This doctrine was sold both with claims that there was no alternative — that both bailouts and spending cuts were necessary to satisfy financial markets — and with claims that fiscal austerity would actually create jobs. The idea was that spending cuts would make consumers and businesses more confident. And this confidence would supposedly stimulate private spending, more than offsetting the depressing effects of government cutbacks.

Some economists weren’t convinced. One caustic critic referred to claims about the expansionary effects of austerity as amounting to belief in the “confidence fairy.” O.K., that was me.

In case you are thinking that one exception, Iceland, doesn't prove anything, lets look at what the CBC's Joe Schlesinger has to say about how Argentina dealt with an even worse situation than Greece finds itself in today (and after all as Joe points out Greece first defaulted 2400 years ago, and managed to survive).
Dear Greeks,

Instead of trying to peer into a crystal ball to catch a glimpse of your future, you might want look back at what happened in Argentina a decade ago when its economy, like yours today, lay in ruins.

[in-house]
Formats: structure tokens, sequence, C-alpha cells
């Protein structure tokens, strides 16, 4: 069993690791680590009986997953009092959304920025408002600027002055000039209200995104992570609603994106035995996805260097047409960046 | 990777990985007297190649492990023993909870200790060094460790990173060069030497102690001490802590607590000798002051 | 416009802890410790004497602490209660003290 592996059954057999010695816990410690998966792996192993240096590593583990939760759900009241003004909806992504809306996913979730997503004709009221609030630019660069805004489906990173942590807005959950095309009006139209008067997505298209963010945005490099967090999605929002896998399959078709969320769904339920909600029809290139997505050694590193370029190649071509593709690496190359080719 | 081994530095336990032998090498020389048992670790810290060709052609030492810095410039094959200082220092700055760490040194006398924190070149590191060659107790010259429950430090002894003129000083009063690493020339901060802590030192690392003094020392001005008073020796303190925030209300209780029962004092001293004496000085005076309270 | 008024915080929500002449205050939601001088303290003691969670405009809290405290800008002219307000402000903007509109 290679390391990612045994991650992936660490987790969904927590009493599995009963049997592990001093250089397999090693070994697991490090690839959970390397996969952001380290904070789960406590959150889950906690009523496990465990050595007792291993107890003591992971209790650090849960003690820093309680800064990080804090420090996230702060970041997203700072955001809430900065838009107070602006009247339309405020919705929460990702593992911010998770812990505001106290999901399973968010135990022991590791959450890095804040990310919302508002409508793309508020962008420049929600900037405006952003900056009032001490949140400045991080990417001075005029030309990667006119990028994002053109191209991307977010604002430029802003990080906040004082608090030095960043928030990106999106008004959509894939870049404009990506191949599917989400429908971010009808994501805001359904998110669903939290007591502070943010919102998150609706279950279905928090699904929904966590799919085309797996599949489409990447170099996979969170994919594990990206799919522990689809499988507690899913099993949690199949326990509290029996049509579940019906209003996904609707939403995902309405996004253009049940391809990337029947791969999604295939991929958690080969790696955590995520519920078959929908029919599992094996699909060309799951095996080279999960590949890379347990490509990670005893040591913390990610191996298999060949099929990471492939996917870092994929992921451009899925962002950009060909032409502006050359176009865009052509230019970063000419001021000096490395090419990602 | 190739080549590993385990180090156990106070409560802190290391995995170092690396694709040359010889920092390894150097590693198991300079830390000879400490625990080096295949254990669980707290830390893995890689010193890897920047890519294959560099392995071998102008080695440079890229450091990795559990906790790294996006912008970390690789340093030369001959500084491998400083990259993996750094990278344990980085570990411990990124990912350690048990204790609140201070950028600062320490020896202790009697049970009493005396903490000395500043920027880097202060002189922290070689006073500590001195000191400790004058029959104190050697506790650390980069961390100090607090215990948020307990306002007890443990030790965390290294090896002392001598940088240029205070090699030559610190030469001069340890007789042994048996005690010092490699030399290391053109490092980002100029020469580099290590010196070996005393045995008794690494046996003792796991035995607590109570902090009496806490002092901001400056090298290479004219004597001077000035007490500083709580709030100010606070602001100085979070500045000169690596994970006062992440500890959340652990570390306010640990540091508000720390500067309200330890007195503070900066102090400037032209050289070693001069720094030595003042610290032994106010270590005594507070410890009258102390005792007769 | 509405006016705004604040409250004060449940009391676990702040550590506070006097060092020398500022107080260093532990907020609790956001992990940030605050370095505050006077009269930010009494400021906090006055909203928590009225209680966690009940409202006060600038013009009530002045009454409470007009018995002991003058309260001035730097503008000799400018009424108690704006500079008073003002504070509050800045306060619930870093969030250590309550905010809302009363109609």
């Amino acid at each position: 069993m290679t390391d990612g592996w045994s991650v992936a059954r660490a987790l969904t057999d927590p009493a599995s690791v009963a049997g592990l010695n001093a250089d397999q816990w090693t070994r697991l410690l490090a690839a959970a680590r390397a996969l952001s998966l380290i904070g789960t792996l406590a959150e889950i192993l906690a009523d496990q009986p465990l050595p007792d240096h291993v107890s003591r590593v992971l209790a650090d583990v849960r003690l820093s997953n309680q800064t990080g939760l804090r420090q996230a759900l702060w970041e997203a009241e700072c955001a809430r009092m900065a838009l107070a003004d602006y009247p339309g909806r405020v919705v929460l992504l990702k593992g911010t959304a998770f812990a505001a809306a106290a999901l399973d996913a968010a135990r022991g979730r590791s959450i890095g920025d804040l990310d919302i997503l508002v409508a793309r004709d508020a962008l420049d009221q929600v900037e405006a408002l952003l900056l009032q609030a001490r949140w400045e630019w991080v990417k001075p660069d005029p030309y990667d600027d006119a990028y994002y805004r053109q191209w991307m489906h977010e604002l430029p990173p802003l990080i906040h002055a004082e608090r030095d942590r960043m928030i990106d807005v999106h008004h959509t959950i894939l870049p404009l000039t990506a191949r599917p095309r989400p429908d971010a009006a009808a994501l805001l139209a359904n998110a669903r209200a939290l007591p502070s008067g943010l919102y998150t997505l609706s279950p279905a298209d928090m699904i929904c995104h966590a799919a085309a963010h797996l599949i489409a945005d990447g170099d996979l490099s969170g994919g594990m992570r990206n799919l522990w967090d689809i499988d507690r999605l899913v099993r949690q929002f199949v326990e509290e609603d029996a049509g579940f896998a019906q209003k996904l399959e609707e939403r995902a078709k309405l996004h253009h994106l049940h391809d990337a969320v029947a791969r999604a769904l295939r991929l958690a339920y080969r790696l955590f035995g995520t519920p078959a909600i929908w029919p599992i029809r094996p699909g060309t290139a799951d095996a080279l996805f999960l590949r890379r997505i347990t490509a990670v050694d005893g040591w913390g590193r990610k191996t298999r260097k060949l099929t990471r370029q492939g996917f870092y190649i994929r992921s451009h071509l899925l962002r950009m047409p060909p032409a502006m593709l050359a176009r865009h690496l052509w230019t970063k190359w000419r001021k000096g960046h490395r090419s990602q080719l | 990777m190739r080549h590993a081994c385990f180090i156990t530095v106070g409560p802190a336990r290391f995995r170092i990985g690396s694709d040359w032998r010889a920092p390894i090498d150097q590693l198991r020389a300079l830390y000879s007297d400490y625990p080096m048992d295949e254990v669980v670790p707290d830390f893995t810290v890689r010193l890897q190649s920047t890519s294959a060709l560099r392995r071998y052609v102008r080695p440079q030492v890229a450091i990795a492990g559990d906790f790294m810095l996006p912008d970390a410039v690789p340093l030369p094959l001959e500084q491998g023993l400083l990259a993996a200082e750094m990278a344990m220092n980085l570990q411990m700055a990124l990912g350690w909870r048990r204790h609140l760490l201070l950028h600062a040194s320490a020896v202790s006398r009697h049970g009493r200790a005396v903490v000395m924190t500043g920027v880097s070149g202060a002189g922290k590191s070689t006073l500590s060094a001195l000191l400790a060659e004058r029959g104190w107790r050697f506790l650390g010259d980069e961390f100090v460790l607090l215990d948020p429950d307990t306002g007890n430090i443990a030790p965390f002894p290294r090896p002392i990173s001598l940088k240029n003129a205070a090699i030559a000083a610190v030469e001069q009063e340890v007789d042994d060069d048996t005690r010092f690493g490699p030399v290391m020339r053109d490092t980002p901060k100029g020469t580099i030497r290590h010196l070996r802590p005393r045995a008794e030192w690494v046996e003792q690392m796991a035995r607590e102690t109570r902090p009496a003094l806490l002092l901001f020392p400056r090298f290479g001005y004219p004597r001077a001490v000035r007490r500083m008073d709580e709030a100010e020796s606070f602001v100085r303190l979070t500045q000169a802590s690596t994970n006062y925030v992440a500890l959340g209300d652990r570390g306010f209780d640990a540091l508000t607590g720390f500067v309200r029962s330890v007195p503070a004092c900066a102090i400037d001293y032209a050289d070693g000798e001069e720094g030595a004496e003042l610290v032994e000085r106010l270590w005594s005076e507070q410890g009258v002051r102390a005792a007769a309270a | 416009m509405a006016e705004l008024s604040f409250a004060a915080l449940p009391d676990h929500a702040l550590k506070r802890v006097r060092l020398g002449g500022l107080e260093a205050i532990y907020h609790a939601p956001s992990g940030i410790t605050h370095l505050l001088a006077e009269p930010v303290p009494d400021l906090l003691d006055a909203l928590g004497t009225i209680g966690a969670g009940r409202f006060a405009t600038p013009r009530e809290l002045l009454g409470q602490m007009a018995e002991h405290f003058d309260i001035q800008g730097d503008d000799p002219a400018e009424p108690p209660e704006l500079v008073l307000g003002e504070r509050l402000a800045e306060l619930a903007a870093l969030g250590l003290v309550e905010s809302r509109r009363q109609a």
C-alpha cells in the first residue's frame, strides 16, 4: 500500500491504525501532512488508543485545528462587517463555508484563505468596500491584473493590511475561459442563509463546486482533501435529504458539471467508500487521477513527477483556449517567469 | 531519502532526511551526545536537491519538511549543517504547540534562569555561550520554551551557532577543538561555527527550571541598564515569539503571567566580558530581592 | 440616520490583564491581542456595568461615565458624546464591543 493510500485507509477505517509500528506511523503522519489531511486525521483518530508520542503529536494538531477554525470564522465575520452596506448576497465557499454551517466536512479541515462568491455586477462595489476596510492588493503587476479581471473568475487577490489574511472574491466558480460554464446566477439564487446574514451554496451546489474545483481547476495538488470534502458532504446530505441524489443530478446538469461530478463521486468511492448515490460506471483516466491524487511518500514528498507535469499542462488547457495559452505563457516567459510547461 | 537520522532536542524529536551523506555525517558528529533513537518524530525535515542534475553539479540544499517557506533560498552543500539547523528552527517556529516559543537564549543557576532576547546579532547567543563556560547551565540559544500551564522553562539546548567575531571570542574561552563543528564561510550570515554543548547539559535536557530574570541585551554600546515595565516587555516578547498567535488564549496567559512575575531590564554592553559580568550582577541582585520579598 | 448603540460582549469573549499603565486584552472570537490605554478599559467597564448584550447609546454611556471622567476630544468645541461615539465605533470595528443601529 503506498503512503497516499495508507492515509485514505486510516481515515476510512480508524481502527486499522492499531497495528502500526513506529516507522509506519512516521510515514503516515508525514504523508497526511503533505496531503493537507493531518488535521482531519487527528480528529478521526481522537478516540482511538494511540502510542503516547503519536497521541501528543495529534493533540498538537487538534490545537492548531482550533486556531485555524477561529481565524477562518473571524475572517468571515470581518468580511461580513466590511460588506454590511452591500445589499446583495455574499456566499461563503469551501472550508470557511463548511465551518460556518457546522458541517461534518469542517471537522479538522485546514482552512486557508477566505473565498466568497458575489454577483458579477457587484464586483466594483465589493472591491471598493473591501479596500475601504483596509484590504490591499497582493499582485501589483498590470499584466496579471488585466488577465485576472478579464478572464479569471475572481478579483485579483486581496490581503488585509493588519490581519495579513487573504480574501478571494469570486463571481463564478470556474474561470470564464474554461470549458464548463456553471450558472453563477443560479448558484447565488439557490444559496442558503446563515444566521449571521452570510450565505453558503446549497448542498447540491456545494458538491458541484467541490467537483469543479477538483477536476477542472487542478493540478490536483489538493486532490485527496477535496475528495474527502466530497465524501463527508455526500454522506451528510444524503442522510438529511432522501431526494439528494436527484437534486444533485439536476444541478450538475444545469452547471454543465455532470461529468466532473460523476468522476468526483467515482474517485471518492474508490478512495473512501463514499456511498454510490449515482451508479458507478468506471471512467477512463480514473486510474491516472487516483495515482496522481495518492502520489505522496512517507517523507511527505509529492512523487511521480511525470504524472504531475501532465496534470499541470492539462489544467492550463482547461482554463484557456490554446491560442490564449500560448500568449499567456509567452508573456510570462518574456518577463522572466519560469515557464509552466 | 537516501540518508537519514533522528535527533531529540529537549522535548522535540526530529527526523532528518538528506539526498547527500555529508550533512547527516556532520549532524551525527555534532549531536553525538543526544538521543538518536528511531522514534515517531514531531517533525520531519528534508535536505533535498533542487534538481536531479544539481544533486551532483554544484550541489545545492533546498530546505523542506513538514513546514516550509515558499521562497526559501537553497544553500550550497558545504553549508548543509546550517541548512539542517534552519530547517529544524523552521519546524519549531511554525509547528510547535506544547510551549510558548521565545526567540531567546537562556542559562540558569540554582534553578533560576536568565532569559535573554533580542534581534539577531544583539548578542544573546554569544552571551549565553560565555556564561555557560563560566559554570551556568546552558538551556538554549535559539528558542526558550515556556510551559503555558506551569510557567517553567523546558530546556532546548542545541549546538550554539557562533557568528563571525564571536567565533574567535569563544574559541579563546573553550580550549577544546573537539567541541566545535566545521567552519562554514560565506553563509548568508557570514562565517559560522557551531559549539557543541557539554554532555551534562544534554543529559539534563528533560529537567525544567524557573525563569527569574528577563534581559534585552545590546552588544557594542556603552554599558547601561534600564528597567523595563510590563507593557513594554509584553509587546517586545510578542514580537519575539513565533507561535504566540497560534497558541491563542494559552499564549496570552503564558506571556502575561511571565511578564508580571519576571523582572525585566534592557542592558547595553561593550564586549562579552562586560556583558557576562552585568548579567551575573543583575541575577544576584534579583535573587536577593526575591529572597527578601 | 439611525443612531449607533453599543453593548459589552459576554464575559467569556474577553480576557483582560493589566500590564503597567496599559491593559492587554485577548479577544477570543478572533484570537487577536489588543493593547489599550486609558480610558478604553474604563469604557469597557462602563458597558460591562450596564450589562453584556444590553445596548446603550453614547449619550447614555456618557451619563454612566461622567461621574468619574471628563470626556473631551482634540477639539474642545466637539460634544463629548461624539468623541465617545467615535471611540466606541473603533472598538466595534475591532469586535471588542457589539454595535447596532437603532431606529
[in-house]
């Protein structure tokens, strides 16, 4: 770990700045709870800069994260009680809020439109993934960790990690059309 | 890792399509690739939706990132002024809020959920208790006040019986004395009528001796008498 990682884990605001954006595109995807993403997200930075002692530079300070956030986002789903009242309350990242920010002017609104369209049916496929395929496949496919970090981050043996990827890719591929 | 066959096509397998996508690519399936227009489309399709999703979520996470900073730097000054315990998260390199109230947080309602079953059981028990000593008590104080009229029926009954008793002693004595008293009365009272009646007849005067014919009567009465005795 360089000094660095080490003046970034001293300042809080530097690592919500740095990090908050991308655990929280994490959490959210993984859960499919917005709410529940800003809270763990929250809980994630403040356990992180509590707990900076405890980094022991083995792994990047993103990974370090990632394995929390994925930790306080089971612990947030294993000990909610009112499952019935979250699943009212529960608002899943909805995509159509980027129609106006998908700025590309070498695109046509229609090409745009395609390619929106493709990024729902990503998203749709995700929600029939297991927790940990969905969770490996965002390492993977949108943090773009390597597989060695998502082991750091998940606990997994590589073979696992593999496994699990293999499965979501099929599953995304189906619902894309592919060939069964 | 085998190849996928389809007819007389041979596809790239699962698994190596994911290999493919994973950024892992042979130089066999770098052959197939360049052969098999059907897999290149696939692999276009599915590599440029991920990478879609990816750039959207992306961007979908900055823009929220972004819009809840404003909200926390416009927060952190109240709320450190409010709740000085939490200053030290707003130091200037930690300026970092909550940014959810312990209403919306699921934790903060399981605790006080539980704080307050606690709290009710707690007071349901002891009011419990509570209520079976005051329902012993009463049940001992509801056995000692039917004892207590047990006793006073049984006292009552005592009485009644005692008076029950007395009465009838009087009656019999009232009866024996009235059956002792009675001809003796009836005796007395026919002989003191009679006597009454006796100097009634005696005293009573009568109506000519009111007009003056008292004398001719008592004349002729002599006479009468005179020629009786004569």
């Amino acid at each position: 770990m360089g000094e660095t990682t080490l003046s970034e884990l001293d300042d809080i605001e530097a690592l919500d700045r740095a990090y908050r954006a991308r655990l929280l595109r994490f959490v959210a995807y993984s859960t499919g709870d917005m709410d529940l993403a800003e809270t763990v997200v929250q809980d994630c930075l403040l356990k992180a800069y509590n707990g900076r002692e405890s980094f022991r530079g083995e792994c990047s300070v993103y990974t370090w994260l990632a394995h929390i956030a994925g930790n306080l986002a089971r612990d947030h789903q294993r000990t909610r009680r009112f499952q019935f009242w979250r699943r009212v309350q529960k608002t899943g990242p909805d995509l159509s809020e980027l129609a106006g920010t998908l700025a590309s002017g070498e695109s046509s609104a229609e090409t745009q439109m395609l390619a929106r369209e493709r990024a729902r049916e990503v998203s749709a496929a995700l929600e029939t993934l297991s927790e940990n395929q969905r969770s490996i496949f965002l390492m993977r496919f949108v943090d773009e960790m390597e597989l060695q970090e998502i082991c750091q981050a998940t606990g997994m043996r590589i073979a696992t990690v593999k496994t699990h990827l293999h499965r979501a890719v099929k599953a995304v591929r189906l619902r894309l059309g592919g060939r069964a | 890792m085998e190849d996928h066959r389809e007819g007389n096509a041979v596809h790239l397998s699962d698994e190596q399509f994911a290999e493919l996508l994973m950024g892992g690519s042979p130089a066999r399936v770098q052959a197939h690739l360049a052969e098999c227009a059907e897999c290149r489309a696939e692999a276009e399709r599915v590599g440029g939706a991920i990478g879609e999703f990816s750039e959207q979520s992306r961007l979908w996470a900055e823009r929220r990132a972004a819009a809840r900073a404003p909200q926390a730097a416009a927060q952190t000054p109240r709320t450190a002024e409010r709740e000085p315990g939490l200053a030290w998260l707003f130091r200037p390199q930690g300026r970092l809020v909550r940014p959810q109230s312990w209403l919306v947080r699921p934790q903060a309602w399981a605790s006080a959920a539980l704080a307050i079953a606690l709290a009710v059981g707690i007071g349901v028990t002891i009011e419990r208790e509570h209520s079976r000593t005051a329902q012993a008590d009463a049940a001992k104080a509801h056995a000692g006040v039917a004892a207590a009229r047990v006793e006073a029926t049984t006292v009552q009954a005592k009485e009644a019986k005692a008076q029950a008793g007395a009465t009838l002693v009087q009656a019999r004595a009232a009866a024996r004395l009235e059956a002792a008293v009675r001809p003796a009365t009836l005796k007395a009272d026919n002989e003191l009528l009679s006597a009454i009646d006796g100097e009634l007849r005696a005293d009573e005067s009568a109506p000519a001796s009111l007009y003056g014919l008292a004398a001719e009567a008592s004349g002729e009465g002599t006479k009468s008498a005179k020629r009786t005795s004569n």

But please, don't cry for Argentina. The Argentine economy is doing well these days. It grew by a blistering 9.2 per cent last year.

Today, it is you who have much to cry about.

Like the Argentines, you have borrowed heavily to stave off the worst. Like them, you may now be running out of time.

Your European Union partners have grudgingly pledged billions of euros more to help keep you afloat. But many believe that will not be enough, and what happens after the "crisis meeting" this weekend on your second bailout package will put all this to the test.